Editorial: Warning Signs
My most recent visit to my doctor included some shock therapy. No, I didn’t receive any electric shock treatments. Rather, my physician gave me a harsh reality check. He challenged me to notice some warning signs:
He pointed out that my blood pressure is slightly above normal and offered no excuses like “well, that’s to be expected considering your age.”
He noted that I weigh almost ten pounds above my ideal weight and asked me whether I had noticed the need to lose a few pounds.
He chided me for not being involved in a regular, vigorous, exercise program. My report about taking walks with my wife and trying to get at least 10,000 steps per day didn’t seem to impress him too much.
That doctor’s visit caused me to start thinking about other warning signs. What are the warning signs when a spiritual leader might be at risk? Here are just a few thoughts that came to my mind:
We are at risk when we become preoccupied with ministerial functions and neglect quiet communion at the feet of Jesus (Luke 10:38–42). We can become so busy doing ministry, we ignore the One who called us to ministry. Instead of continuing earnestly in prayer, we pray on the run. We read the Bible professionally, but neglect to meditate on God’s Word personally. We preach about secondhand experiences rather than sharing from a personal life-changing encounter with Christ.
We are at risk when we start seeking our own honor and glory rather than giving all honor and glory to God (Mark 10:35–39). Times of great success in ministry are particularly dangerous—we might find ourselves declaring, “Is this not a great ministry that I have built?” Like King Nebuchadnezzar, we might begin to focus on our mighty power and the honor of our majesty (Dan. 4:30) rather than constantly recognizing that “ ‘ “the Most High rules in the kingdom of men” ’ ” (4:17). 2 A healthy model for ministry is John the Baptist, who selflessly declared, “ ‘He must increase, but I must decrease’ ” (John 3:30).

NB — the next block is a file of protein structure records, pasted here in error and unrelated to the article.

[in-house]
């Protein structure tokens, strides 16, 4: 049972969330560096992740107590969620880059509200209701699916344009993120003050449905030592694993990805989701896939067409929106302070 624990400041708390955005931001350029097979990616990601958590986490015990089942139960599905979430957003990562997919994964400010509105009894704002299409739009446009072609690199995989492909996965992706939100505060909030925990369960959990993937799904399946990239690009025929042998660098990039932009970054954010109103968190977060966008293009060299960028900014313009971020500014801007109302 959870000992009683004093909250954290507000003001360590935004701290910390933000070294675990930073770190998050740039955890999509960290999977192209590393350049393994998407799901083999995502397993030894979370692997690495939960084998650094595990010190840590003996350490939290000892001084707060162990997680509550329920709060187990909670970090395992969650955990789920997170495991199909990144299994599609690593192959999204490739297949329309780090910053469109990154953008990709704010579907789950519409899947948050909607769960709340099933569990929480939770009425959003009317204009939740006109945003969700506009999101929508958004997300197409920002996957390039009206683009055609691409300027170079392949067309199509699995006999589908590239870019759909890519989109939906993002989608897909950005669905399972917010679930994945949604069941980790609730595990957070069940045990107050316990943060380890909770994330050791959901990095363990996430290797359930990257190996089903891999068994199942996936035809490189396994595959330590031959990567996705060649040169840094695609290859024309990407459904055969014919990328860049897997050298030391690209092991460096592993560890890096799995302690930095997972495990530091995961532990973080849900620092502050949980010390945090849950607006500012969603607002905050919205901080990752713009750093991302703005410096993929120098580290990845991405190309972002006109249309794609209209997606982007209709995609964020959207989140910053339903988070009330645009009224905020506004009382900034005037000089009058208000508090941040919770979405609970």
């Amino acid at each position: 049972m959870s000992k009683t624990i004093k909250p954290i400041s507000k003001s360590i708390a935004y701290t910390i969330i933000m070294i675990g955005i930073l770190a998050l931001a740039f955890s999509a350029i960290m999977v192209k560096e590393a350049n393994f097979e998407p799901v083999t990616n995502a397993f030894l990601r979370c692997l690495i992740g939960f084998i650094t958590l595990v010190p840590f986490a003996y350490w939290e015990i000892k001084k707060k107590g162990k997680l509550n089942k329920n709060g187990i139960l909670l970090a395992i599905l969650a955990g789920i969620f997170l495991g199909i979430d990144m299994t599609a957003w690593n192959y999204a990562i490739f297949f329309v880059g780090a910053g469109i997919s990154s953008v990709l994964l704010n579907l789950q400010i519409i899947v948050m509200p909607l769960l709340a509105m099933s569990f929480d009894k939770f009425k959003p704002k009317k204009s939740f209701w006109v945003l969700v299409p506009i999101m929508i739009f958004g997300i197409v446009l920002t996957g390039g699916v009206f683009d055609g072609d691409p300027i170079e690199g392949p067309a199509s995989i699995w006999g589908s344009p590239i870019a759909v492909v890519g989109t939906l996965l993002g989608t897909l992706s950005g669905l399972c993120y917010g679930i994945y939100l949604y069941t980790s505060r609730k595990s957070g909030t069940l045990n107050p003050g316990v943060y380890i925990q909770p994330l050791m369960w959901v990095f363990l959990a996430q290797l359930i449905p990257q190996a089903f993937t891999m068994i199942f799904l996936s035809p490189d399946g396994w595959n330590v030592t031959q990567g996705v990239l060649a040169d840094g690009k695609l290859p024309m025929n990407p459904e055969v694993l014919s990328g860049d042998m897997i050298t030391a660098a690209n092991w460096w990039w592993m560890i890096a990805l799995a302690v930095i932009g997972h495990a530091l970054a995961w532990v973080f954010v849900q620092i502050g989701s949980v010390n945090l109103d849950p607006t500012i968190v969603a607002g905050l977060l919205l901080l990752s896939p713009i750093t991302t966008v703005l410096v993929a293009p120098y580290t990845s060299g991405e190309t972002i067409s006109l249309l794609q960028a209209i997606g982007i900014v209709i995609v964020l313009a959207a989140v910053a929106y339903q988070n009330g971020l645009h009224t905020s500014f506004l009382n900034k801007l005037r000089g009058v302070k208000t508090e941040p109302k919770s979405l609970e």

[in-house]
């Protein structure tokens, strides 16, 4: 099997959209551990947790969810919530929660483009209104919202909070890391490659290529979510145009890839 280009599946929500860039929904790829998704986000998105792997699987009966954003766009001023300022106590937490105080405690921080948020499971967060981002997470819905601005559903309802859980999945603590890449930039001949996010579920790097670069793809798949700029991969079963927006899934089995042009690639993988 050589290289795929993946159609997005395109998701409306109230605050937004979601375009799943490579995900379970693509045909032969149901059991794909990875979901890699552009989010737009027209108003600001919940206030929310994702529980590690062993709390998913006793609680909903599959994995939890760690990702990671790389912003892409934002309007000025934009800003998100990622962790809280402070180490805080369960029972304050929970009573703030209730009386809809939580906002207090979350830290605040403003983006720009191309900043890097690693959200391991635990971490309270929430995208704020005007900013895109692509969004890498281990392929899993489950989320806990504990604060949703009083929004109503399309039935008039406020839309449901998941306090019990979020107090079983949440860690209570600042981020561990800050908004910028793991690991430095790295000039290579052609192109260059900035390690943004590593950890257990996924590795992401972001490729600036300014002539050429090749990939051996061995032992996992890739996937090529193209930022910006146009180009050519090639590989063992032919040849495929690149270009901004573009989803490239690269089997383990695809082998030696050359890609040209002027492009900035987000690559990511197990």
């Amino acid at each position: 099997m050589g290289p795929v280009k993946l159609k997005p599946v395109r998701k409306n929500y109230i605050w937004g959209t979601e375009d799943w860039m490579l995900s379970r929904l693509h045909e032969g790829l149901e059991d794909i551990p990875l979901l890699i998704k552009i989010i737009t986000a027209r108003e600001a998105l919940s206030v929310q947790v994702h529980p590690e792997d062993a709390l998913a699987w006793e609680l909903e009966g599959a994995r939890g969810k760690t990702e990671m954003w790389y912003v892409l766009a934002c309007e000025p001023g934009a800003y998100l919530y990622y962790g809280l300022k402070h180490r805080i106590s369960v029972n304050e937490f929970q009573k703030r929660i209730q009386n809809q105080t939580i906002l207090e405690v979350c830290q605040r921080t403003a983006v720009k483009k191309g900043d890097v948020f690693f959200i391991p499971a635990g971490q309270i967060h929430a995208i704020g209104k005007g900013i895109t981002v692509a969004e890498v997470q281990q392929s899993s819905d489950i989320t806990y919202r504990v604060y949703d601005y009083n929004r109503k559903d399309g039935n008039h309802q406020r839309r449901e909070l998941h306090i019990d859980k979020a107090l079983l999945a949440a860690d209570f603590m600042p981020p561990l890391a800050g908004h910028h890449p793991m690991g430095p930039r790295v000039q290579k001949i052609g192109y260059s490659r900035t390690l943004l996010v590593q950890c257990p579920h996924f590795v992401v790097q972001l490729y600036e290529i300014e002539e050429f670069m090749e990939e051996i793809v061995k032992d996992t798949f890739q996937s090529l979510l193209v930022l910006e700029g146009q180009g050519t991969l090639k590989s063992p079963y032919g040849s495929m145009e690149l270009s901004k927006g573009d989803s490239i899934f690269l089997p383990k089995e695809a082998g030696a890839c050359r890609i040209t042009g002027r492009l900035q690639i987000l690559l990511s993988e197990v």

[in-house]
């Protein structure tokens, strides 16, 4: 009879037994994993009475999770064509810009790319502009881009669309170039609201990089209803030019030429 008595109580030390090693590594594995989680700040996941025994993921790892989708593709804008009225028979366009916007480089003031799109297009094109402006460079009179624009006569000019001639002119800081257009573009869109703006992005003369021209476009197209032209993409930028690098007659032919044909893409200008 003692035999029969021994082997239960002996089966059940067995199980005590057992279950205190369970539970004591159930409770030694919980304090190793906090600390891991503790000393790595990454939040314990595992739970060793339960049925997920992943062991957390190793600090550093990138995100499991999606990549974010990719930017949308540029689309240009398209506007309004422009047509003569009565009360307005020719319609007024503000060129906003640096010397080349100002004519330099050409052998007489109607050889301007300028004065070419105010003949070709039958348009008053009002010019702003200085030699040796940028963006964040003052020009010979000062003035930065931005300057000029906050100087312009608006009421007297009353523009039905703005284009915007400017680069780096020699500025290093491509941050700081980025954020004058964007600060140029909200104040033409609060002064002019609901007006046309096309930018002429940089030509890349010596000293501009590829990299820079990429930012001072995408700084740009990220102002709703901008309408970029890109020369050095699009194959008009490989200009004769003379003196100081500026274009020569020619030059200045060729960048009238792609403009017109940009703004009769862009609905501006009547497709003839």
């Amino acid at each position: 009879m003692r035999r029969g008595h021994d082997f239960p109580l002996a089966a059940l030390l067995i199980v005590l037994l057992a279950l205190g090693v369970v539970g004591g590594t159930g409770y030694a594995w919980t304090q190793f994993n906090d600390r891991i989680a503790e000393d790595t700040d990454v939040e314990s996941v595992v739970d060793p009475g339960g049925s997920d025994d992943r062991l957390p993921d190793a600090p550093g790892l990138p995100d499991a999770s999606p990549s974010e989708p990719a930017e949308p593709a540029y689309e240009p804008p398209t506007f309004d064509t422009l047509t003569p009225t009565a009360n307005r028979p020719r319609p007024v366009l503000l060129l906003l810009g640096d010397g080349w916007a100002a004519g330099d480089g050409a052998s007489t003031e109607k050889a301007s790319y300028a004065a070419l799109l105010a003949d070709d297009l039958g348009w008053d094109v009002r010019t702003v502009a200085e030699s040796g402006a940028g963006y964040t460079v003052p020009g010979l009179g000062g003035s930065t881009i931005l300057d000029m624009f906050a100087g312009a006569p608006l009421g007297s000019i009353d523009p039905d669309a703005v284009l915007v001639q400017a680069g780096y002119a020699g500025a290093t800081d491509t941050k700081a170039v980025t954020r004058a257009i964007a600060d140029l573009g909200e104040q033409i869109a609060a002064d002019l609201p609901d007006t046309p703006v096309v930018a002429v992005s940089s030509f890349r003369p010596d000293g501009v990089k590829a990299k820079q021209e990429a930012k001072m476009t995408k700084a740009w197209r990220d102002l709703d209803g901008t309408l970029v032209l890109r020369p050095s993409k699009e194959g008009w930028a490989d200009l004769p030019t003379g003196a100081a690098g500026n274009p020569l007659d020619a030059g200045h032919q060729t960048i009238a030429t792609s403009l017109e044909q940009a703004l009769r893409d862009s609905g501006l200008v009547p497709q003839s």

We are at risk when we become depleted, neglecting important health practices like adequate rest. On one occasion, Jesus gave this warning when His disciples didn’t even have time to eat: “ ‘Come aside by yourselves to a deserted place and rest a while’ ” (Mark 6:31). A balanced healthy diet, a regular exercise program, quality time with loved ones, and adequate sleep are not optional extras; rather, they are essential components of a balanced life for a spiritual leader who intends to stay on course and finish strong.
We are at risk when we begin to make excuses for our lapses in integrity. When we try to justify our behavior with comments like “I’m only human” and “nobody’s perfect,” our feet are already slipping. Our only safety is found in following the counsel of Solomon: “Do not enter the path of the wicked, and do not walk in the way of evil. Avoid it, do not travel on it; turn away from it and pass on" (Prov. 4:14, 15).
We are at risk when we withdraw from active ministry and become passive observers rather than active participants. Nehemiah was working on the front lines when he participated in a great victory for God’s people (Neh. 4:21–23). In contrast, King David was loitering in his palace when he wandered down a slippery slope that resulted in adultery and murder (2 Sam. 11:1–17).
Perhaps you can think of some additional warning signs when spiritual leaders are at risk. We would like to hear from you. Write to us at firstname.lastname@example.org, and we may publish your letter to the editor.
Please don’t ignore the warning signs. If you receive a word of caution from your doctor, a family member, or a colleague in ministry, don’t just ignore it. Take time for prayerful reflection and self-examination. We all need to take heed lest we fall.
We are at risk when we begin to make excuses for our lapses in integrity
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1 Since writing this editorial, I have started working out at a gym and my numbers are already improving—but I recognize that it’s a daily commitment and lifelong journey.
2 All Bible quotations are taken from the New King James Version.